The larva was only occasionally found in gut contents of fish and dolphins and a recent unexpected find of one individual in some mid-water collections provided the group with tissue suitable for DNA analysis. Based on the above mentioned affinities they also collected and sequenced reference material within the Paeneoida and more specifically one family, the Aristeidae. They sequenced five different gene regions and the resulting phylogenetic tree clearly shows that both species are actually one.

And did they use DNA Barcodes for this find? No - simply because COI failed to amplify in several attempts. That doesn't make this find less exciting. On the contrary, this study once more shows how useful modern DNA technology has become when more traditional methods (rearing in this case) can't be applied.

Monday, August 27, 2012

Shark fins

Over the course of last year a couple of US States and Cities in Canada have decided to ban shark fin products. Canada, which prohibits shark finning, has a heavily regulated shark fishing and trade industry but the import is much less regulated and therefore municipalities such as Toronto, Mississauga, and Nanaimo have started regional efforts to reduce the import. It is a slow process and many communities hesitate as there is opposition to such bans especially from business owners selling shark fin products. A few days ago in an attempt to test what species of sharks are actually sold activists from the Vancouver Animal Defense League tried to obtain shark fin soup samples for DNA testing from a Richmond restaurant owner. Activists and owner got into an argument that went through the press. This again fuels discussions about the pros and cons of such regional bans and their impact on the economy.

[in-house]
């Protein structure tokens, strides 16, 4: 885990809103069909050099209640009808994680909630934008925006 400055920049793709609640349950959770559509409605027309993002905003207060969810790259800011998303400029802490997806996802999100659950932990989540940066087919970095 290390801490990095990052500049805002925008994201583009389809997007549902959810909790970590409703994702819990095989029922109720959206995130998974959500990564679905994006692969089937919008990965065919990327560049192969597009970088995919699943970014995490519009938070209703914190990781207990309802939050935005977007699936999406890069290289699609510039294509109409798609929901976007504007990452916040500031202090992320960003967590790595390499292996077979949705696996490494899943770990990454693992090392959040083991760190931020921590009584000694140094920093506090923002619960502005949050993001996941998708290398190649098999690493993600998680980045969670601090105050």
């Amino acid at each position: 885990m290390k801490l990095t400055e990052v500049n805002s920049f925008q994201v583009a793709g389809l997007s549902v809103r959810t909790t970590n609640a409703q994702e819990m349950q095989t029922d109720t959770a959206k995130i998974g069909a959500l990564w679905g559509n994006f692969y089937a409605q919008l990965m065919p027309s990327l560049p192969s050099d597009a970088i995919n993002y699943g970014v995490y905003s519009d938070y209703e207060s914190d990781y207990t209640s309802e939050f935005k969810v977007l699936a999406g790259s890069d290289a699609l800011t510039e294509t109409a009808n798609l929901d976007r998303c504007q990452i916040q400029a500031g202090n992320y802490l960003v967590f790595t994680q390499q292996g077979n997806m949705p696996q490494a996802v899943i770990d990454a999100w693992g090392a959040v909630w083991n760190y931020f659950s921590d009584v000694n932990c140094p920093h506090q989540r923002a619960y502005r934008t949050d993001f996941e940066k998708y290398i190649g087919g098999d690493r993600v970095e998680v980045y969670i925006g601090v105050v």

Sharks are fascinating but they have been in trouble long before Spielberg's Jaws (which didn't help to make things better). Many humans fear them although there is little evidence indicating that sharks are really very dangerous. Sharks have much more to fear from humans than humans have to fear from sharks.

Most sharks are active predators and eat primarily fish, although the great white shark will also prey upon seals, sea lions and other marine mammals. Some sharks eat bottom-dwelling animals such as crabs, and others scavenge for dead animals. Some sharks such as the whale shark feed rather passively by swimming with their mouth open to collect plankton and small fish. Sharks are high on the ocean's food chain. They typically eat thousands of smaller fish during the course of their lives. As predators, they conserve energy by eating the slow, weak or sick fish in a school. They are, therefore, important to the ecological balance of the marine environment in that they eliminate the genetically weaker animals in a population as well as keeping population sizes in balance. 

From the currently known 30,000 fish species some 1100 are sharks of which 1000 are living in marine waters and 100 occur in freshwater. An alarming 40% of the recorded sharks species at the IUCN are listed as threatened and endangered and for 35% of them sufficient data are missing while only 10 are currently listed on the Convention on International Trade in Endangered Species of Wild  Fauna and Flora (CITES).